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Press Release - Putting Solar in the Shade

Date : Thu, 6 Aug 2009 12:48:39 -0400

For Immediate Release Contact: Jeff Tittel

August 6, 2009 609.558.9100



Putting Solar in the Shade


Trenton - Earlier this summer, Governor Corzine signed legislation (A3372/S2340) requiring prevailing wage for any programs that receive financial assistance from the Board of Public Utilities. Prevailing wage, the pay for government construction projects, can be double the average industry wage. The Sierra Club is concerned that this legislation will have a chilling effect on the growth of green jobs and clean energy projects in the state.


"We support having prevailing wage for governmental contracts, but we are concerned that the broad sweep of this law will undermine the intent of the BPU's Clean Energy Programs - protecting the environment and saving consumers money," said Jeff Tittel, Director of the New Jersey Sierra Club.


The average solar installer earns $25-30 per hour; with prevailing wage it will be as high as $76 per hour with benefits. This is equivalent to a 150% pay increase. According to the Mid-Atlantic Solar Energy Industries Association (, the increase in labor costs could raise the price of the average solar installation by 1/3. Any entity that receives funding or rebates from the NJ BPU Clean Energy Program and spends more than $12,000 dollars on an efficiency or clean energy project will be required to pay these increased wages. The increased cost may deter investments in renewable energy because of the higher cost and longer pay back period.


"This bill is like putting a giant umbrella over New Jersey, blocking out the sun and undermining clean energy," said Tittel.


The increase in labor costs would extend the pay-off time - the time in which the savings pay for the cost of the equipment - triggering poison pills in many energy programs. Under different rules in the Board of Public Utilities and Division of Community Affairs, the costs of clean energy and energy efficiency programs must be recouped in savings in less than seven years.


Prevailing wage will be required on every construction project on businesses that costs more than $12,000. Currently a beauty parlor may plan to invest $15,000 in energy efficiency to take advantage of a $2,500 dollar rebate from BPU, totaling their costs at $12,500. This legislation would raise the initial costs to $21,000 being cost prohibitive for small business owners. The federal statute exempts buildings less than 9,600 feet from prevailing wage. This type of exemption would allow smaller businesses access the long term benefits of renewable energy sources.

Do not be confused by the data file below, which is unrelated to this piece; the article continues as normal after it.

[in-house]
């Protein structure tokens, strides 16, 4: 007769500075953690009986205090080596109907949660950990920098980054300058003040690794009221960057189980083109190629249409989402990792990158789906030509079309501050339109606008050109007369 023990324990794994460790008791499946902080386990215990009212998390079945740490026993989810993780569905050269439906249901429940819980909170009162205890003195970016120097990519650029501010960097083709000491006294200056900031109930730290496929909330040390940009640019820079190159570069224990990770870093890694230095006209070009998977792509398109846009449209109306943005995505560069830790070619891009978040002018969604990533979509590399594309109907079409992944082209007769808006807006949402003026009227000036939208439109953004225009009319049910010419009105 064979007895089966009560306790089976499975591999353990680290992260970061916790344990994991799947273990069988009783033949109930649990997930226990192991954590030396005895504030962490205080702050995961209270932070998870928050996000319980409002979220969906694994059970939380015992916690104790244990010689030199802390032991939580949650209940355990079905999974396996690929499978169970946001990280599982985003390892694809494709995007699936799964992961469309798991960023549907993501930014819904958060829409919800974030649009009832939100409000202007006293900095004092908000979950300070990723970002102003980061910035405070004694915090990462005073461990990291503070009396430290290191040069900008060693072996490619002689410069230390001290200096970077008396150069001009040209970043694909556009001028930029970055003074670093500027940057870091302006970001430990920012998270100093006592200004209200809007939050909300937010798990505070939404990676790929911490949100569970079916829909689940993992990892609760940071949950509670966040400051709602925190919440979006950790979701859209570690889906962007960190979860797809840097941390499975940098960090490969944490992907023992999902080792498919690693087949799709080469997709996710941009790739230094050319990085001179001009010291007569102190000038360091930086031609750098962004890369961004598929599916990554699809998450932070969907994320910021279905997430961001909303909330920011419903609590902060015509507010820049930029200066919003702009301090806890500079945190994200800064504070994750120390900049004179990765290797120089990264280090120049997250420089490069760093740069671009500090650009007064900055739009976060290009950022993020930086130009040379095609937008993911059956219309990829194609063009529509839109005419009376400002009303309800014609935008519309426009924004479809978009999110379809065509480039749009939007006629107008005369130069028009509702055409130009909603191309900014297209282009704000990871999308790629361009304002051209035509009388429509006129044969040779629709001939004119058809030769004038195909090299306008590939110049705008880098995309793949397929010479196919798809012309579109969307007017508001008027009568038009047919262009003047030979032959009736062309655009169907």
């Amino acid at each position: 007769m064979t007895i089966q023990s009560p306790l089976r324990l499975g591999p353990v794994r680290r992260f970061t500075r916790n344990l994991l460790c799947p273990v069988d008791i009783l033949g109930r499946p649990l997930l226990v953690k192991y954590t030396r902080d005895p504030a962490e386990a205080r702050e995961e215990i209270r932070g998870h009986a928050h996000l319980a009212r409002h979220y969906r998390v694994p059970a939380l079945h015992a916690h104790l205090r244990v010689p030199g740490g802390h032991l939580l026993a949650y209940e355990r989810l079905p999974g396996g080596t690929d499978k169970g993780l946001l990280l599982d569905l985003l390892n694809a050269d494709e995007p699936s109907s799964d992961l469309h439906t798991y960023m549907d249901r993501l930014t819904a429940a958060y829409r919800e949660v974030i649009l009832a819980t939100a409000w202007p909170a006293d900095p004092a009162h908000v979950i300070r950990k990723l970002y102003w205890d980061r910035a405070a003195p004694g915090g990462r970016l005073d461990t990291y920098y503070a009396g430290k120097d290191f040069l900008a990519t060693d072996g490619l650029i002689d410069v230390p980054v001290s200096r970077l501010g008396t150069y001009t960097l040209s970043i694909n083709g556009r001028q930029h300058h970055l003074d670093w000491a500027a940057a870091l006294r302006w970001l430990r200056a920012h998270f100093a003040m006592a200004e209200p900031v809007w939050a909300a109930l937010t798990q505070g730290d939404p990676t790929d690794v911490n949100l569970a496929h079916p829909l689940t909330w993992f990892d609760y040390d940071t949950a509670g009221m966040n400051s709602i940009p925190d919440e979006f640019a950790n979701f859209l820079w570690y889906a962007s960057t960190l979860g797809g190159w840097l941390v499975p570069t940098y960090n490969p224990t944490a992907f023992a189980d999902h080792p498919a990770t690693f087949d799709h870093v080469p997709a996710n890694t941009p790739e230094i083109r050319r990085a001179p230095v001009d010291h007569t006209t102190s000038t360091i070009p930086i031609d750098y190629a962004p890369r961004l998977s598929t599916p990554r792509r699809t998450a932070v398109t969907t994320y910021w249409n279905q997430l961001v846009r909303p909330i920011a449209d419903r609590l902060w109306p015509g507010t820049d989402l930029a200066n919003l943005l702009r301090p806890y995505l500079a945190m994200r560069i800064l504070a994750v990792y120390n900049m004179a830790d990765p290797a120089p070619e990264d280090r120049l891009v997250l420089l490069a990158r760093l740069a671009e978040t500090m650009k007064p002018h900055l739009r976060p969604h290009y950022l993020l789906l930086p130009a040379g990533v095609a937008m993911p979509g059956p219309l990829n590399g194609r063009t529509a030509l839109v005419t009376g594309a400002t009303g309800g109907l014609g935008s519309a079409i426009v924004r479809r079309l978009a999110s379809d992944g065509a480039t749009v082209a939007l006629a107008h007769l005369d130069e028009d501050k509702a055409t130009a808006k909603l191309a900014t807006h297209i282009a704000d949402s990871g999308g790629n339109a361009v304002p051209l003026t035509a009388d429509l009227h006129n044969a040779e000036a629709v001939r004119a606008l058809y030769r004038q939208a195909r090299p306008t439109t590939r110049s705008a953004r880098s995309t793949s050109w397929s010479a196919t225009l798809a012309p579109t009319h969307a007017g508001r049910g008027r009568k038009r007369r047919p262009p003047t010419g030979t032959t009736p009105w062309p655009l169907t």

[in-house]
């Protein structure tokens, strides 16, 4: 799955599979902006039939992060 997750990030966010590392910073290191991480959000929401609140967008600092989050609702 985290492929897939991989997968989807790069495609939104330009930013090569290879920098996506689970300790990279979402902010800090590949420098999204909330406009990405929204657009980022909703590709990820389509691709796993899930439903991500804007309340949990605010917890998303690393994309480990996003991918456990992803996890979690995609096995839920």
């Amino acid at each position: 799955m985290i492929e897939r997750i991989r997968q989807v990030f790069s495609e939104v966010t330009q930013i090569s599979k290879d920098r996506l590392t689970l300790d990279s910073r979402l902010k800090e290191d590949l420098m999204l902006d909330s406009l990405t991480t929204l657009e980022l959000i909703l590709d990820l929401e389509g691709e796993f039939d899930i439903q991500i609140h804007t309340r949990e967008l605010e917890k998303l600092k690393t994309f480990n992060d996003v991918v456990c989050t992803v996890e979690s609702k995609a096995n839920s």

The legislation will stunt smaller construction projects and the growth of smaller solar companies. By raising the cost of installation smaller solar projects may become too expensive, and the need for smaller solar companies will be reduced. This will help give large utilities a monopoly on solar energy, because they already pay prevailing wage.


It also fails to recognize that the money distributed by the BPU for rebates is not government money; it is part of a private investment system called Solar Renewable Energy Credits (SRECS). Utilities buy SRECS to meet their renewable portfolio standard. They can purchase them through the solar owner or provider. The program is overseen by the BPU, the board sets the price of SRECS, but all transaction and financing are private.


While this law exempts single family home owners, townhouses, and apartment complexes up to four stories, it fails to account for the complexities in financing. In many instances the SRECS are pursued by solar companies as part of the project's financing instead of the single family home owner, which would make them susceptible to the labor cost increases.


New job training initiatives around the state have focused on weatherization training programs for recent high school graduates or drop outs. Labor Union 55 in Newark employs local people, and does not require a high school diploma. They pay 17 dollars an hour; while good pay this is well under the prevailing wage. Requiring prevailing wage would undermine the viability of the program. Isles, Inc. in Trenton has a similar program.


Many unions that supported this legislation have not supported global warming or green jobs policies; some have been major supporters of off shore oil drilling. These unions have not been concerned with climate legislation, and their negotiations will undermine the long term viability of clean energy jobs in New Jersey.




Received on 2009-08-06 09:48:39

New Jersey Sierra Club, 145 West Hanover St., Trenton, NJ 08618, USA
tel: 609 656 7612, fax 609 656 7618
or email Nicole Dallara, Outreach Coordinator, at

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